There isn’t a great deal left to be said about the genius of Christian Streich within the German media. The Freiburg Head Coach has been in charge of the club since 2011; even before then, he was the assistant from 2007 and worked with the U19’s for 16 years previous. There are few people, if any, who know Freiburg like Streich.
Besides one relegation that was immediately rectified by winning the 2. Bundesliga the following season, Streich has continuously managed to navigate a shoestring budget and have Freiburg finish in respectable positions from year to year in the Bundesliga, with three top-half finishes since 2011. Whilst they have qualified for a European competition before with Streich, thanks to their fifth-place finish in the 2012/13 season, they are pushing to gatecrash the top four this season. At the time of writing, after eight games, they sit in fourth place in the Bundesliga on 16 points, just three away from leaders Bayern Munich.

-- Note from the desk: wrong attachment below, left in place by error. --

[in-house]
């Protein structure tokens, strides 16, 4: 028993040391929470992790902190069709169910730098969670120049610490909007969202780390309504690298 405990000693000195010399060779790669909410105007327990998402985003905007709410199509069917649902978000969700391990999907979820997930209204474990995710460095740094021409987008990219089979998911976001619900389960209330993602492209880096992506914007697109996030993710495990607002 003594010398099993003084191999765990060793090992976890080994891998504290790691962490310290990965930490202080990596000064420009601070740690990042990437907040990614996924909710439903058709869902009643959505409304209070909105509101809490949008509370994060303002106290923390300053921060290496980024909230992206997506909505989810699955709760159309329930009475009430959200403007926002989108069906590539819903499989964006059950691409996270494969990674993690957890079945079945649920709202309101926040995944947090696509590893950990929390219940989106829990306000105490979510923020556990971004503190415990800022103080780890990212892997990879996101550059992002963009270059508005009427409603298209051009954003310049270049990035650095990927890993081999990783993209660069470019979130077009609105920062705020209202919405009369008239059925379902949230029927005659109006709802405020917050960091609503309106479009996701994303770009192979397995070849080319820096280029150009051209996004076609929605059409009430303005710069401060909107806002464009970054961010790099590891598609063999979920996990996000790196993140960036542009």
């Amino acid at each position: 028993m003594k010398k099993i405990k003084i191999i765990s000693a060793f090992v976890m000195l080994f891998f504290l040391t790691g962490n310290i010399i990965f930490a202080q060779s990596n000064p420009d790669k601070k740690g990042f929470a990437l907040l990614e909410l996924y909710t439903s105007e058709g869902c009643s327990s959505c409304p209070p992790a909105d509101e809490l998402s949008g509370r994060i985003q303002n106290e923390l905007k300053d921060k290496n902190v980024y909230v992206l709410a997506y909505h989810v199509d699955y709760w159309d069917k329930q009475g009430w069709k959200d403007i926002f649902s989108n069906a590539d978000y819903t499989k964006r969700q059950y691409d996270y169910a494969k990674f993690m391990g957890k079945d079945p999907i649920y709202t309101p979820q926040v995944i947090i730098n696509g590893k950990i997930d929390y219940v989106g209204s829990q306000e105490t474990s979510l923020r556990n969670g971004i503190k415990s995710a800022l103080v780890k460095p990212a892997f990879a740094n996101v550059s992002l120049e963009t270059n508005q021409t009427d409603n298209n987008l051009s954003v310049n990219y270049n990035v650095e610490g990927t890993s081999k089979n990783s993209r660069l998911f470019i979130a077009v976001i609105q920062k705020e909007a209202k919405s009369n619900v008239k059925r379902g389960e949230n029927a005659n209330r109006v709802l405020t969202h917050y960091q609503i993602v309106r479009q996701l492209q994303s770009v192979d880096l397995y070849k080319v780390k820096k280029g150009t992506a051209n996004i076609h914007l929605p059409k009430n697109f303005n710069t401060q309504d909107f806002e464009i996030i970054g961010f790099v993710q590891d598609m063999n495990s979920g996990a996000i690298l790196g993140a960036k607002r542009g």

Looking around them, they will feel confident that they can best other teams on nearby points as the season progresses. Bayer Leverkusen, for example, sit in third place on the same points but with greater goal difference, yet they have vastly exceeded their xG thus far this season, and it’s unlikely they will be able to continue such form. Wolfsburg, who qualified for Champions League football last season, started this campaign well, only to fall to three defeats in a row in their last three games.